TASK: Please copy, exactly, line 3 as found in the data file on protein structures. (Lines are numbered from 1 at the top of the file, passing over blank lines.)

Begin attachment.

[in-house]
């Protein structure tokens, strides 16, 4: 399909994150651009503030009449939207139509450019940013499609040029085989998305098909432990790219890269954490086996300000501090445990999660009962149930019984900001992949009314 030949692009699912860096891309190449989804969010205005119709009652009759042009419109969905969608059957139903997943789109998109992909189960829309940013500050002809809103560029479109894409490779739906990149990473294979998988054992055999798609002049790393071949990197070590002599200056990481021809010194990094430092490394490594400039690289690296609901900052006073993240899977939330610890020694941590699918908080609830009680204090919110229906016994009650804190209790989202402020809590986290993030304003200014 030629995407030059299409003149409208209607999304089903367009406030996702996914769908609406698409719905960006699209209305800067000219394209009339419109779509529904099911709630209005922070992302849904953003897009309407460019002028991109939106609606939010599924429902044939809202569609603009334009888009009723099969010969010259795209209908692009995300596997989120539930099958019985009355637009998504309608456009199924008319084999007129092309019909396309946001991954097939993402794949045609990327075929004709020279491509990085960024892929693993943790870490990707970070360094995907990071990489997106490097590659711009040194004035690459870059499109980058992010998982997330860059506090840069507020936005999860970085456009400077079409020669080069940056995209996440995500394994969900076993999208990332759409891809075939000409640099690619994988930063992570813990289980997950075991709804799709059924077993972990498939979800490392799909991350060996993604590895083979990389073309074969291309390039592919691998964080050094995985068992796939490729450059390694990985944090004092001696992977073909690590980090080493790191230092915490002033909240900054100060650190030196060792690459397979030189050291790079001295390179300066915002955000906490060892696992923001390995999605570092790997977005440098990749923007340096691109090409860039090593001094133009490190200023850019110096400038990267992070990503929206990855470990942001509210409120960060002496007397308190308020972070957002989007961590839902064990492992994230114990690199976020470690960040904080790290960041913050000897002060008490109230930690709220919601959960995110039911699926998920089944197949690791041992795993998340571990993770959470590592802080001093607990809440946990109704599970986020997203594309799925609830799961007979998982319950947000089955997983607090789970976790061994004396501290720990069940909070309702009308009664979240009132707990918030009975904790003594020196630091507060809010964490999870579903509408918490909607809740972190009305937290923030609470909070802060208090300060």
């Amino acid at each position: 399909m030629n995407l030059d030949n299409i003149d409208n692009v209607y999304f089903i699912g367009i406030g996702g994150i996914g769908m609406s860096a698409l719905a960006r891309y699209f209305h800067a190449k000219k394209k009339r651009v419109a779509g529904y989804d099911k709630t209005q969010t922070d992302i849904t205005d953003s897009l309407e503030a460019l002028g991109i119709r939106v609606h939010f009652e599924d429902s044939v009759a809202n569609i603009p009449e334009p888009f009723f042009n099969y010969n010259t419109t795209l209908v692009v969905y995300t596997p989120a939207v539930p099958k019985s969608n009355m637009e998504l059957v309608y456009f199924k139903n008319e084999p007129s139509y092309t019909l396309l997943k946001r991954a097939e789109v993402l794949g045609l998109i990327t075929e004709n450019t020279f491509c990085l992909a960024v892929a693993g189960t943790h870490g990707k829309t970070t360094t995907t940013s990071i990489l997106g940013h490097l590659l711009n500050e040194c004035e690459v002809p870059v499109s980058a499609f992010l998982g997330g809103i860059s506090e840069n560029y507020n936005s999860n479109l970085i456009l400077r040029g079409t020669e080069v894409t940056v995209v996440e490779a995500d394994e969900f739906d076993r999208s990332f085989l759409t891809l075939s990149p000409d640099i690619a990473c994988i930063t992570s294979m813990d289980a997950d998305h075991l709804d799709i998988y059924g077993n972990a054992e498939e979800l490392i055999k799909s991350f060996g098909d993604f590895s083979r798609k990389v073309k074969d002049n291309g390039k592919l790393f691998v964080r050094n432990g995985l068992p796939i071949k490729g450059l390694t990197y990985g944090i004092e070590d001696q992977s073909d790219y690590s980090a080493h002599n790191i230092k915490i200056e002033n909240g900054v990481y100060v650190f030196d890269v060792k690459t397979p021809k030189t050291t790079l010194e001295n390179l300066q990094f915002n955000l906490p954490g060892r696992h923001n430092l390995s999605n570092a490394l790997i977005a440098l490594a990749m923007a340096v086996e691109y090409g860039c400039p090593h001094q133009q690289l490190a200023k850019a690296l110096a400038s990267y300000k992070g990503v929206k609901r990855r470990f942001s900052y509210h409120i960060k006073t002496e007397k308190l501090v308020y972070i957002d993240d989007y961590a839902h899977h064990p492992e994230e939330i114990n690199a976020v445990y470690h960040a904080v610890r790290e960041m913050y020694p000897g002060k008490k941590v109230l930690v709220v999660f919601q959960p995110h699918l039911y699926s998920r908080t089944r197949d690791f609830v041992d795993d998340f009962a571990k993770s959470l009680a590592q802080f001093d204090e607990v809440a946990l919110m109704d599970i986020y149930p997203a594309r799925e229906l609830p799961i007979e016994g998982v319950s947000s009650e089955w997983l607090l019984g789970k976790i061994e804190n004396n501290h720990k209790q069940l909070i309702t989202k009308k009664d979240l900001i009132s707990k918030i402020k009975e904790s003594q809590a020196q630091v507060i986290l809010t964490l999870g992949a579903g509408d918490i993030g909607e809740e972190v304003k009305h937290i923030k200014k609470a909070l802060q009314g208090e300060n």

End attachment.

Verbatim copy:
């Amino acid at each position: 399909m030629n995407l030059d030949n299409i003149d409208n692009v209607y999304f089903i699912g367009i406030g996702g994150i996914g769908m609406s860096a698409l719905a960006r891309y699209f209305h800067a190449k000219k394209k009339r651009v419109a779509g529904y989804d099911k709630t209005q969010t922070d992302i849904t205005d953003s897009l309407e503030a460019l002028g991109i119709r939106v609606h939010f009652e599924d429902s044939v009759a809202n569609i603009p009449e334009p888009f009723f042009n099969y010969n010259t419109t795209l209908v692009v969905y995300t596997p989120a939207v539930p099958k019985s969608n009355m637009e998504l059957v309608y456009f199924k139903n008319e084999p007129s139509y092309t019909l396309l997943k946001r991954a097939e789109v993402l794949g045609l998109i990327t075929e004709n450019t020279f491509c990085l992909a960024v892929a693993g189960t943790h870490g990707k829309t970070t360094t995907t940013s990071i990489l997106g940013h490097l590659l711009n500050e040194c004035e690459v002809p870059v499109s980058a499609f992010l998982g997330g809103i860059s506090e840069n560029y507020n936005s999860n479109l970085i456009l400077r040029g079409t020669e080069v894409t940056v995209v996440e490779a995500d394994e969900f739906d076993r999208s990332f085989l759409t891809l075939s990149p000409d640099i690619a990473c994988i930063t992570s294979m813990d289980a997950d998305h075991l709804d799709i998988y059924g077993n972990a054992e498939e979800l490392i055999k799909s991350f060996g098909d993604f590895s083979r798609k990389v073309k074969d002049n291309g390039k592919l790393f691998v964080r050094n432990g995985l068992p796939i071949k490729g450059l390694t990197y990985g944090i004092e070590d001696q992977s073909d790219y690590s980090a080493h002599n790191i230092k915490i200056e002033n909240g900054v990481y100060v650190f030196d890269v060792k690459t397979p021809k030189t050291t790079l010194e001295n390179l300066q990094f915002n955000l906490p954490g060892r696992h923001n430092l390995s999605n570092a490394l790997i977005a440098l490594a990749m923007a340096v086996e691109y090409g860039c400039p090593h001094q133009q690289l490190a200023k850019a690296l110096a400038s990267y300000k992070g990503v929206k609901r990855r470990f942001s900052y509210h409120i960060k006073t002496e007397k308190l501090v308020y972070i957002d993240d989007y961590a839902h899977h064990p492992e994230e939330i114990n690199a976020v445990y470690h960040a904080v610890r790290e960041m913050y020694p000897g002060k008490k941590v109230l930690v709220v999660f919601q959960p995110h699918l039911y699926s998920r908080t089944r197949d690791f609830v041992d795993d998340f009962a571990k993770s959470l009680a590592q802080f001093d204090e607990v809440a946990l919110m109704d599970i986020y149930p997203a594309r799925e229906l609830p799961i007979e016994g998982v319950s947000s009650e089955w997983l607090l019984g789970k976790i061994e804190n004396n501290h720990k209790q069940l909070i309702t989202k009308k009664d979240l900001i009132s707990k918030i402020k009975e904790s003594q809590a020196q630091v507060i986290l809010t964490l999870g992949a579903g509408d918490i993030g909607e809740e972190v304003k009305h937290i923030k200014k609470a909070l802060q009314g208090e300060n």